How Free is FREE?

Since Maryland schools shut down on March 16, my email inbox has exploded with offers of FREE resources for me, my teachers, and my students.  While I appreciate the support that so many of them have shown, I am hesitant to throw caution to the wind and sign up for everything just because… well… it’s FREE!

As school librarians, it is our job to both expand our students’ opportunities, but also protect their valuable information.  As we are all navigating these uncharted waters, I wanted to remind everyone to evaluate these resources in the same manner that we would teach students to evaluate an article for research.  

We need to use a critical eye and keep the following questions in mind:

  1. Does my district allow me to use this resource?  This should be the first question that you always ask yourself.  If the answer is, “No,” don’t use it. If the answer is “I don’t know,” check with your library supervisor. Most counties have an approval process in place to protect individuals from facing lawsuits.  Trying something that is not approved could make you legally liable. This is not the time to act first and ask for forgiveness later.

  2. What student information is being collected? Are they collecting personally identifiable information?  According to the Department of Education’s website on Protecting Student Privacy, “Personally identifiable information (PII) includes information that can be used to distinguish or trace an individual’s identity either directly or indirectly through linkages with other information.”  This means that if a vendor collects a student’s full name, birthday, school, town, or email, etc. the student can be identified and their privacy is compromised.

  3. What happens when the free period ends? If an invoice will be delivered the day that the free period ends and you (or parents) need to scramble to cancel accounts, then the free period will not feel free.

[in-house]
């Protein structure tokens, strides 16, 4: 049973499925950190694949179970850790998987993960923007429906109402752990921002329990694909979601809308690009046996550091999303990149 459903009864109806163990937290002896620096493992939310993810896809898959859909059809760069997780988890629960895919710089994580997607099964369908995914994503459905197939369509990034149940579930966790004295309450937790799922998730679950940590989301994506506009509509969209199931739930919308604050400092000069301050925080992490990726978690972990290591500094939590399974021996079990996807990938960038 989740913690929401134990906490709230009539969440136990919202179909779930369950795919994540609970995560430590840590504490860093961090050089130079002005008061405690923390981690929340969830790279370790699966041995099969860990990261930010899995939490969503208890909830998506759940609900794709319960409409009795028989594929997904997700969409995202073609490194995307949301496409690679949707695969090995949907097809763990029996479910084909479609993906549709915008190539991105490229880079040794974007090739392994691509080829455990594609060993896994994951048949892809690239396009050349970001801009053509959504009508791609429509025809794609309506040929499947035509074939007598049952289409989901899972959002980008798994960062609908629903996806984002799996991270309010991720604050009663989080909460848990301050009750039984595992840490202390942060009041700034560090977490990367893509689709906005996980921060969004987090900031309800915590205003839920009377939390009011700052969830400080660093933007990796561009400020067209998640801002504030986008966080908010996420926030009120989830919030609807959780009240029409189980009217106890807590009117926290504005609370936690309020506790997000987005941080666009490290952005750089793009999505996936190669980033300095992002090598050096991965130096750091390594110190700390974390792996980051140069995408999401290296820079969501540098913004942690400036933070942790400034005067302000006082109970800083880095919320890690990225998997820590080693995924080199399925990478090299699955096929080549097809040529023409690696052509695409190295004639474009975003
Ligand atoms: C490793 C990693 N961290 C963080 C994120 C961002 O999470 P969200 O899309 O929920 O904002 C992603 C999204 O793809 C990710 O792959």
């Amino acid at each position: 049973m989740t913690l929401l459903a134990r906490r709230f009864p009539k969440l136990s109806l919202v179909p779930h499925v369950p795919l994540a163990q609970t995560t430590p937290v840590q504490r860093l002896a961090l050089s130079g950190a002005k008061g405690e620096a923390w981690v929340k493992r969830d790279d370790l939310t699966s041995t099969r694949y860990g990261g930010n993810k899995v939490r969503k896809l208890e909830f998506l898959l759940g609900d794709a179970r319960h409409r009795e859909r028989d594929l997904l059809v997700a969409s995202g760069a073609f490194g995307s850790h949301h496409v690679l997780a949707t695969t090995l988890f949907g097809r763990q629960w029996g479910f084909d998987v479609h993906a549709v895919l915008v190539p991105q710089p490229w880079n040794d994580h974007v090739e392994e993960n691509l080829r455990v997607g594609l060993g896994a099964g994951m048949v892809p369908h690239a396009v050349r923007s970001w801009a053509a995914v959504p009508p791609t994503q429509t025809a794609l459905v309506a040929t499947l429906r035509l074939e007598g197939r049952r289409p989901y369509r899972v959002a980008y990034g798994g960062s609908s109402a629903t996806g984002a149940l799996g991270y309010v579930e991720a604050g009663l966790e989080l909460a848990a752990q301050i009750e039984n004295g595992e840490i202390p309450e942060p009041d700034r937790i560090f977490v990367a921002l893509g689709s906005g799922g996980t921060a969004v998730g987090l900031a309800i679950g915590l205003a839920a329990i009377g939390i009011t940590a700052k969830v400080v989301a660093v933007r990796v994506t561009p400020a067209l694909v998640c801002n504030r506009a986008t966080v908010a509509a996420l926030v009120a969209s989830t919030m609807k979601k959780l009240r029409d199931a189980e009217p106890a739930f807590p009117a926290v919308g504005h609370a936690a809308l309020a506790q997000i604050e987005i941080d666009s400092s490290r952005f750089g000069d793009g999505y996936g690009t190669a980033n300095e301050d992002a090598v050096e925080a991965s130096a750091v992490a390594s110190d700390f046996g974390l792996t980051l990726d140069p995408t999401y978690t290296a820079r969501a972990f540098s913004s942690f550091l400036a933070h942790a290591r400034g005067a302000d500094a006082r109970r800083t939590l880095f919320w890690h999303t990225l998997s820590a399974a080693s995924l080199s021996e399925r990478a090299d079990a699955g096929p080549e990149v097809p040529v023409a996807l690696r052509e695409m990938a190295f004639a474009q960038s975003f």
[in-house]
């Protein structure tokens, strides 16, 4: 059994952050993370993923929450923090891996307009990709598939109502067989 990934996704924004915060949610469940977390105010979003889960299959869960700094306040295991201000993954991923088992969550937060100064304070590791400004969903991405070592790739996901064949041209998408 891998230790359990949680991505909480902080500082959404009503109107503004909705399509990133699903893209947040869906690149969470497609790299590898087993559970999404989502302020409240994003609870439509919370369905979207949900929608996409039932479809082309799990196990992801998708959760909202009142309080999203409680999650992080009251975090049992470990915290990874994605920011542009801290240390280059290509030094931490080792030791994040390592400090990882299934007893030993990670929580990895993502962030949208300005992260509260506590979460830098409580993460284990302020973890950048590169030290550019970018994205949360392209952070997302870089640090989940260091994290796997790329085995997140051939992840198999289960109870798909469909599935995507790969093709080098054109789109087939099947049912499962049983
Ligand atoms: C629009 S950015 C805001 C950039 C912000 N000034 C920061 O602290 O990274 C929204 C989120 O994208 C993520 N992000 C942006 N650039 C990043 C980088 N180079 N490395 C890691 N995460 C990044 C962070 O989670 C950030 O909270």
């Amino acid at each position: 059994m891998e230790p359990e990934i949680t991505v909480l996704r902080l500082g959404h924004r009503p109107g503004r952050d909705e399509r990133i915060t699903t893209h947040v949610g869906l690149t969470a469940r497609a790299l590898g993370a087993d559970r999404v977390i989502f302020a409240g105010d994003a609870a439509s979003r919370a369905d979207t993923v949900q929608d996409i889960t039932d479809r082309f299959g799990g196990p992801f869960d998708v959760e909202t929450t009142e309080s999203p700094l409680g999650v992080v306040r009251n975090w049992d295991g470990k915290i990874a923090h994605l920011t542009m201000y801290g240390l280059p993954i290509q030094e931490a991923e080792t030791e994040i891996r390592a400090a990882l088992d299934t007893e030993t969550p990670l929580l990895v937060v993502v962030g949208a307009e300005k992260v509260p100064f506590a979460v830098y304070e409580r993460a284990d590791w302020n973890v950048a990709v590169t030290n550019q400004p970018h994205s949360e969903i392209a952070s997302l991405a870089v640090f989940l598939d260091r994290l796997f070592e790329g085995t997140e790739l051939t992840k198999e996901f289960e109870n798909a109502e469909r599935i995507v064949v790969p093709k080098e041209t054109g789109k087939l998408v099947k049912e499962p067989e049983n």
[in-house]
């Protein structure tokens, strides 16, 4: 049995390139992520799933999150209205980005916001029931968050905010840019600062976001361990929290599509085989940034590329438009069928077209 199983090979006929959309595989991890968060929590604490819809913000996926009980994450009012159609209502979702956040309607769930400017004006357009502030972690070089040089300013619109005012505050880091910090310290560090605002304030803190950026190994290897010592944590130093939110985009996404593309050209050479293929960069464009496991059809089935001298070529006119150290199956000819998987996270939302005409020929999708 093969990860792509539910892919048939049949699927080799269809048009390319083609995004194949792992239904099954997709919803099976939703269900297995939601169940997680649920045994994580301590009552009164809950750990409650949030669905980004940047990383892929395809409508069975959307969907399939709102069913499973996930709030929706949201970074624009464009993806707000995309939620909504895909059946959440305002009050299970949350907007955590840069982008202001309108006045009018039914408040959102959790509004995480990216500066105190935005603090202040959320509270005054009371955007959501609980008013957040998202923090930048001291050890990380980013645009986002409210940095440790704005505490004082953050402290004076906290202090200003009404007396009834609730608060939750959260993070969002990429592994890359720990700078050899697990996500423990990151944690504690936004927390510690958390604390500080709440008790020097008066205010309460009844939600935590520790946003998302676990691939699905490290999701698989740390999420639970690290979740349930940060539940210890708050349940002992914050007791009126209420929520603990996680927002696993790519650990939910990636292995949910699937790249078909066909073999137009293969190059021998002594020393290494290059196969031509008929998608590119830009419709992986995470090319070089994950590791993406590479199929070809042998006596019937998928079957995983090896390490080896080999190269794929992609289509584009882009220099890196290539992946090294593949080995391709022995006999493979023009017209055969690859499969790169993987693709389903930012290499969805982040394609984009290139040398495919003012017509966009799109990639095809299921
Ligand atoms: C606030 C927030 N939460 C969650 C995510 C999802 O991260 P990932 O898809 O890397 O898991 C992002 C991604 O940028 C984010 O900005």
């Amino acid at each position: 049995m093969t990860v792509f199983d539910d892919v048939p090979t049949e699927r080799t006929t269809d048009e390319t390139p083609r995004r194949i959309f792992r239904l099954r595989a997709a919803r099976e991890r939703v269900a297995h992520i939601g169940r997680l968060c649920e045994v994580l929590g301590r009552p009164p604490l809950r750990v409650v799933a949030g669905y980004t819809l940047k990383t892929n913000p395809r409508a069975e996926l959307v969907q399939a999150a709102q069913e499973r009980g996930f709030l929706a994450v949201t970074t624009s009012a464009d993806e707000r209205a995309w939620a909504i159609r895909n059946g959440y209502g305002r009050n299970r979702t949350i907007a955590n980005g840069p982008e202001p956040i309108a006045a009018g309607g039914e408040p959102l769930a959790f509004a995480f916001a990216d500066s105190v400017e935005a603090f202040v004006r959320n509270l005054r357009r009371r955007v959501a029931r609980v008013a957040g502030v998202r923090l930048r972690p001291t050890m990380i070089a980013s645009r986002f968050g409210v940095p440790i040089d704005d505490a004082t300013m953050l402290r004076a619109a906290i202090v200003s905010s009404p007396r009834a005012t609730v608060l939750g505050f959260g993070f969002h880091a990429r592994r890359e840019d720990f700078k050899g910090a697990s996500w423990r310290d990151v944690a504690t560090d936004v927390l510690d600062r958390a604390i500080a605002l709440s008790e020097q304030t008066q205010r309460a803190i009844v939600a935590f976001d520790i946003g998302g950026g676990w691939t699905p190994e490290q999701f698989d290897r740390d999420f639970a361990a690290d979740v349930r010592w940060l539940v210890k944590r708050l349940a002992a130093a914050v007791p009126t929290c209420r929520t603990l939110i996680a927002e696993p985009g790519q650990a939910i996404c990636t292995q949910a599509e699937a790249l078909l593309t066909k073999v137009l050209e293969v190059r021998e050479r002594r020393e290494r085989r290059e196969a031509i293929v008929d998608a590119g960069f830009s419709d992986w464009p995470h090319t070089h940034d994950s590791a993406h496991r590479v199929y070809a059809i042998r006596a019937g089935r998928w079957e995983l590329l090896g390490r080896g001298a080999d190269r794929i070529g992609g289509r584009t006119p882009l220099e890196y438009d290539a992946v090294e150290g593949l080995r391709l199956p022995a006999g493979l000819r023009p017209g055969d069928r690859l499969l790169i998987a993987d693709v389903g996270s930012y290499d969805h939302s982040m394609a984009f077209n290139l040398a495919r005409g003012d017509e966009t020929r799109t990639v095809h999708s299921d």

4. What will the information be used for now and in the future? If the information could be sold or used for advertising, then the answer should be no.  What happens to the information if the company dissolves?

  5. Is the product FERPA, CIPA, and COPPA compliant? As educators, we are obligated to follow these Federal laws.  Before any resource is used or adopted, be sure to review the privacy policy and terms of service.  

  6. Is the product 508 compliant? We need to ensure that the product promotes equity via accessibility. Products should be device and/or browser agnostic; most will offer mobile friendly versions. Evaluate the accessibility options for those who have physical limitations or are visually or hearing impaired.  We need to remember that all students have the right to a Free and Appropriate Public Education (FAPE) and this extends to distance learning.

Finally, think about the investment of time in this resource. While it may be exciting to try out a free resource, is it worth it to spend time teaching teachers, students, and parents to use this resource? What happens when the offer expires? Will your budget be able to support this resource in the Fall? Would your time be better spent getting expanded use from the resources that your school has already invested in? 

All legalities aside, this is an unprecedented time to be able to evaluate products that you may not have entertained in the past.  If you have time, use this as an opportunity to evaluate a brand new resource that may benefit your teachers and support your curriculum.  You can spend time exploring it without sharing, promoting, or purchasing it just yet.

In the end, it is our job to decide whether free is really free.

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Comments on "How Free is FREE?"

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Dedra Van Gelder - Tuesday, March 31, 2020

The pull to share every resource we find out there is too strong to resist for some. I get that many school librarians feel like this is a way they can help, but I caution them to hold back. Use the questions suggested in the blog post above to help you find the best of the best and curate those into shareable bites. Folks are overwhelmed right now, and this is our chance to really step up and be a part of the solution. I read another blog post (also available as a podcast) yesterday that I think partners with Brittany's post well. Check it out

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